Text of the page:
"How to Save a Bad Job Interview"
You got the interview. You went to the interview. You blew the interview
Lots of folks beat themselves up after coming up short in a job interview.
But there's hope.
Because you can still get a job offer, even if you interviewed poorly. How? By using your thank-you letter as an opportunity to recover and re-sell your skills.
Here's the story of how one client of mine did that brilliantly. She was offered a position at higher pay just a few weeks ago, despite the intense competition for jobs in this recession.
"I interviewed for a job I really wanted. But I was angry with myself afterwards because I realized I didn't sell myself as well as I should have," says Shelly, a high-tech sales rep from Minneapolis.
So Shelly wrote the following "recovery letter" and emailed it to all three of the hiring managers she had interviewed with. She did that on a Friday. The following Tuesday, she got a job offer.
Dear Mr. Snodgrass,
Thank you for taking the time on Friday to interview me for the sales position.
I am very impressed with XYZ Corp., from both a business and cultural standpoint. It is obvious to me that XYZ has an exceptionally bright future and I would like to be an integral part of it.
You mentioned in our interview that a fast start is essential for the person you hire. Since history typically repeats itself, I have noted a few of my accomplishments at former employers below.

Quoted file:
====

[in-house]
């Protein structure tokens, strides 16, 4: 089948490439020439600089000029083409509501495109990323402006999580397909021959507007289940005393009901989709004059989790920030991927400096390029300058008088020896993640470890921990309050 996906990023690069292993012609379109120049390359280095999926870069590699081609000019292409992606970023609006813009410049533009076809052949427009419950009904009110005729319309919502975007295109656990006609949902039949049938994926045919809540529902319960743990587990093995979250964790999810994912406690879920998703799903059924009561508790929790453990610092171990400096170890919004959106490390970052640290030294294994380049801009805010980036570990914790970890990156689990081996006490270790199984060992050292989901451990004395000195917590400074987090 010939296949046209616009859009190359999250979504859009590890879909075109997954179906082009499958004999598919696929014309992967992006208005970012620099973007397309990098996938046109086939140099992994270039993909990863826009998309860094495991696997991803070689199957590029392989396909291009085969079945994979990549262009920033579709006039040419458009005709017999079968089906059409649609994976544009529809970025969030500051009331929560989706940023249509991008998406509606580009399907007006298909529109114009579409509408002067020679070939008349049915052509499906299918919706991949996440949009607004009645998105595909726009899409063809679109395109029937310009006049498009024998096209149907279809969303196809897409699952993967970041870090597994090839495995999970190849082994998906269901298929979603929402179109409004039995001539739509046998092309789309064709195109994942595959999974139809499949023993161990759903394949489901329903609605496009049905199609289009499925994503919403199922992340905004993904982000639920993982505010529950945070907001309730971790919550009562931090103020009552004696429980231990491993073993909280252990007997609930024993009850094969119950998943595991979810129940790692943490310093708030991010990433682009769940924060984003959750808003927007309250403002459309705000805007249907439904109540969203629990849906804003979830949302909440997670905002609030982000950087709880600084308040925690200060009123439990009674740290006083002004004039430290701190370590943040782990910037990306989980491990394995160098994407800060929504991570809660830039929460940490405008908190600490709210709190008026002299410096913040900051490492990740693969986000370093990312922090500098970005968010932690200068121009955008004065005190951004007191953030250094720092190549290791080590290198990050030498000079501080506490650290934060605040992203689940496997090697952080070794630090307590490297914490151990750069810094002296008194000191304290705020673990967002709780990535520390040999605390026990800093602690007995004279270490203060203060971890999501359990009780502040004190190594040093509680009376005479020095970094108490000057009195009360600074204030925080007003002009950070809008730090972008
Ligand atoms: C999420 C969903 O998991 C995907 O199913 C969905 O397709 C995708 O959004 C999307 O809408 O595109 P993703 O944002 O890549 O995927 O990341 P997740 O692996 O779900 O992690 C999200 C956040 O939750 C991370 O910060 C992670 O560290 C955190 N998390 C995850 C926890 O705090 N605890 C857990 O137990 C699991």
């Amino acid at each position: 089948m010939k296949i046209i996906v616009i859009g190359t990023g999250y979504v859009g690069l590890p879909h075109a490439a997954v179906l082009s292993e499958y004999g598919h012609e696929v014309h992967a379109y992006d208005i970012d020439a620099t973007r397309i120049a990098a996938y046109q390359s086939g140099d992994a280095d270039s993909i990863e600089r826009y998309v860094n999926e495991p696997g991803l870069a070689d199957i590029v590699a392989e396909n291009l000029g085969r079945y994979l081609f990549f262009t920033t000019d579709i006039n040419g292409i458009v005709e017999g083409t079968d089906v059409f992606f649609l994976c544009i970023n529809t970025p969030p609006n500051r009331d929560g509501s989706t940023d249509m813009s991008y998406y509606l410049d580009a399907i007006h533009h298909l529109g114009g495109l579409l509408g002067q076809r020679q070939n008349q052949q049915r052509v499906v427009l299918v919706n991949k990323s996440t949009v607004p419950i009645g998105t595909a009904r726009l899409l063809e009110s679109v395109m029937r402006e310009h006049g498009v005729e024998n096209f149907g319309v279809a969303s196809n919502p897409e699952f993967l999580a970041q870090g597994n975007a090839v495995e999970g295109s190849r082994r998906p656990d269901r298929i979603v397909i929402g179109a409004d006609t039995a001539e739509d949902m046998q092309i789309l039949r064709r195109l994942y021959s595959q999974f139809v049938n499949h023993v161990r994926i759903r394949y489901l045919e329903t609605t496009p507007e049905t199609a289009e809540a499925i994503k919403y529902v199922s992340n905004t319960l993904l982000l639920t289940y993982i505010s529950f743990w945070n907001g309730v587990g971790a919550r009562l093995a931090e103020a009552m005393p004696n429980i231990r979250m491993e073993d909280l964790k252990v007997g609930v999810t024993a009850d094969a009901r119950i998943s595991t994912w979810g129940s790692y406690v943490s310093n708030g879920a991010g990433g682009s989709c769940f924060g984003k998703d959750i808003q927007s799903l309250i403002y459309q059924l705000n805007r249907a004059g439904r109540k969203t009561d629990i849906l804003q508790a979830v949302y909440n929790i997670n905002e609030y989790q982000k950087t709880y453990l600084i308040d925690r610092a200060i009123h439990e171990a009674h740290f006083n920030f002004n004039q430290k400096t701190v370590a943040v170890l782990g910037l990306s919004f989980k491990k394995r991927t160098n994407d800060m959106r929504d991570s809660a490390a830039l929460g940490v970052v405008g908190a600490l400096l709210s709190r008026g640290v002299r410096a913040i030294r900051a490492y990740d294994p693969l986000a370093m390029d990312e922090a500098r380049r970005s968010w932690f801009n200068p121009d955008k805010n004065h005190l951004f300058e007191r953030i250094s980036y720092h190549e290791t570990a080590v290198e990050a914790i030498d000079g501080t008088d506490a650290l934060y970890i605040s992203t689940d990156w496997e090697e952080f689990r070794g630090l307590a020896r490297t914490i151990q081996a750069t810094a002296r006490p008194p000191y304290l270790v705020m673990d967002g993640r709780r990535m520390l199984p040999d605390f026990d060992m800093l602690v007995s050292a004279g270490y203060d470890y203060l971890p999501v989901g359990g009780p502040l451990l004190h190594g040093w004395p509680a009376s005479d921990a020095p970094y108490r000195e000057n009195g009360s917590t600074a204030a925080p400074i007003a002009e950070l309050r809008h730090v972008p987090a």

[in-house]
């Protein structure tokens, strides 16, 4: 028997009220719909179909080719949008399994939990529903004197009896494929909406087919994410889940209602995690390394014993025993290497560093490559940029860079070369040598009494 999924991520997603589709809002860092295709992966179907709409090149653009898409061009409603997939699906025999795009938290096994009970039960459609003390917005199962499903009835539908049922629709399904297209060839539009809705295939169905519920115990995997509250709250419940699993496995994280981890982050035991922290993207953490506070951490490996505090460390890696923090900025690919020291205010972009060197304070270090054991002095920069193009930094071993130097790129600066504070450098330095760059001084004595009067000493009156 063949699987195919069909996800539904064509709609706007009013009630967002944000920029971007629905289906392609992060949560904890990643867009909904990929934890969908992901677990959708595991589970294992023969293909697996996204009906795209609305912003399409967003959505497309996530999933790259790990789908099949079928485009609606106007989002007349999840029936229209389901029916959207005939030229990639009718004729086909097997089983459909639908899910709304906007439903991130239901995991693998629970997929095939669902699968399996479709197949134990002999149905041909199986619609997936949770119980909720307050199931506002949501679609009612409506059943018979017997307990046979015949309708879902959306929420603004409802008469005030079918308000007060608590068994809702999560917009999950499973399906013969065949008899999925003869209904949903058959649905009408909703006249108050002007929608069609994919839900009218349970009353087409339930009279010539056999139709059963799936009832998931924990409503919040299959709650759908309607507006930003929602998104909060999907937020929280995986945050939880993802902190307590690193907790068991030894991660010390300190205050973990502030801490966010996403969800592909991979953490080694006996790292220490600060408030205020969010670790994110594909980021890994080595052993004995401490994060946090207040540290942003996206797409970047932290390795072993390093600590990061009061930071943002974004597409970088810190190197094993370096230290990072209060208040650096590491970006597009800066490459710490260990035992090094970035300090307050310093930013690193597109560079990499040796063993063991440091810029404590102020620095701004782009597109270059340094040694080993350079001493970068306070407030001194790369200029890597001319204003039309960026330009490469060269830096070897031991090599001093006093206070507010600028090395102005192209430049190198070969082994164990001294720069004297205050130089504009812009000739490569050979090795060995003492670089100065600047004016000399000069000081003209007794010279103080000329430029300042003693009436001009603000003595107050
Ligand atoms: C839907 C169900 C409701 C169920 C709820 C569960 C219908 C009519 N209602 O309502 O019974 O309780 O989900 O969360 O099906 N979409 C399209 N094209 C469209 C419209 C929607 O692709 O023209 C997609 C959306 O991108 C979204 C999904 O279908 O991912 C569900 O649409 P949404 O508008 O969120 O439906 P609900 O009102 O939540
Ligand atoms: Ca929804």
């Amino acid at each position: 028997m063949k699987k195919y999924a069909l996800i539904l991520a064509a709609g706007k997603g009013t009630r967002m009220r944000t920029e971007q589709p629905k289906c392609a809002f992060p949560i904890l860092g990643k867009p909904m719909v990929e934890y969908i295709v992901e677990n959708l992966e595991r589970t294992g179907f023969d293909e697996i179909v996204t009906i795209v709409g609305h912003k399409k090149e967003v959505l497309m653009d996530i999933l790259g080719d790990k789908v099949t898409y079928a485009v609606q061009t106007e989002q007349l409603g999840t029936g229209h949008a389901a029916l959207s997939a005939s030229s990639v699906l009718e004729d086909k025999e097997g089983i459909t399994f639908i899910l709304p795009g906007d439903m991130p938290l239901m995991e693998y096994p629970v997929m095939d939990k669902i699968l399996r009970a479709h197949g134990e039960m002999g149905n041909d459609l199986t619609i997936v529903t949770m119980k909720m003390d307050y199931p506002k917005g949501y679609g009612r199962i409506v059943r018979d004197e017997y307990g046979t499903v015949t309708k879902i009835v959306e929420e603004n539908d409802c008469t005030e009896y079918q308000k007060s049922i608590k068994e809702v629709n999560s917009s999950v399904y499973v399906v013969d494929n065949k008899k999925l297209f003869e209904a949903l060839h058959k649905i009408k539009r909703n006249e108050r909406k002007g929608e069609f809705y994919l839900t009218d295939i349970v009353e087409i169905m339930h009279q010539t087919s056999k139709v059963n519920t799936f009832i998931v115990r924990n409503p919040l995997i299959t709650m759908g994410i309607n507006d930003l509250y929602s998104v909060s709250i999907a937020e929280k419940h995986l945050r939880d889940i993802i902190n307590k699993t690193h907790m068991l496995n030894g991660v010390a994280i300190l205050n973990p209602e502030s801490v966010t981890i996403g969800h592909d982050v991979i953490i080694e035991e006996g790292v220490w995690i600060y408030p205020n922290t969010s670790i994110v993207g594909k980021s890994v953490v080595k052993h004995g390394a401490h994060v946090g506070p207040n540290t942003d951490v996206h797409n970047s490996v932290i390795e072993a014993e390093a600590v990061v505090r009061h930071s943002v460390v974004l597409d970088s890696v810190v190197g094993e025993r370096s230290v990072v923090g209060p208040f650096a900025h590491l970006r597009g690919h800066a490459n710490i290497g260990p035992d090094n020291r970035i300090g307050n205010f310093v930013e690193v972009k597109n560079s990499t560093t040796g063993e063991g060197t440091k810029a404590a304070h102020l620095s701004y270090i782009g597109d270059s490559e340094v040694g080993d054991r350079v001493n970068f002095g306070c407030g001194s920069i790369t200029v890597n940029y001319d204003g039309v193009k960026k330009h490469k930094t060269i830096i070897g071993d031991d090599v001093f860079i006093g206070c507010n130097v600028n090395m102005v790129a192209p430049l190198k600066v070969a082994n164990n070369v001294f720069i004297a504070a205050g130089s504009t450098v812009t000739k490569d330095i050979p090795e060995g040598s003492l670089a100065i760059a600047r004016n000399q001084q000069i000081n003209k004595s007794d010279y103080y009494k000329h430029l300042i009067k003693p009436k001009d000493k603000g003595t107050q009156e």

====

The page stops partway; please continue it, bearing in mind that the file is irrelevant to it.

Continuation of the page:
There is no question I can/will do the same for you.
Shelly then went on to list her top 2-3 achievements for each of her previous three employers, focusing on what she accomplished in the first few weeks on the job.
Examples from her letter are below:
* In my first year in the position, I ranked #1 in the country. My quota was $6.2 million; I ended the year selling $9.3 million.
* In my first 30 days, I won a 6-month contract for 5 consultants that resulted in $360,000 in business.
* In my first 90 days, I produced a Web project for $25,000 that turned into a $35,000 project and an additional proposal in the pipeline for a supply chain project proposed at $65,000.
Here's how she closed her letter - short and sweet:
I hope the above information is helpful and I look forward to taking the next step.
If you have any questions please don't hesitate to call me at xxx-xxx-xxxx
Shelly Job Seeker
So, don't despair if you don't knock their socks off in your next job interview. Instead, take a deep breath and feel good about yourself. After all, they thought enough of you to call you for an interview, right?
Then, go home and prove they were right - and that you deserve the job - by writing a "recovery" letter that resells your skills and proves you can do the job. That's what Shelly did. You can, too!
Copyright © 2003 by Kevin Donlin
Kevin Donlin is Managing Editor of 1 Day Resumes. The 1DR
writers provide same-day, one-on-one resume writing assistance.
He is also author of "Resume and Cover Letter Secrets Revealed,"
a do-it-yourself manual that will help you find a job in 30 days
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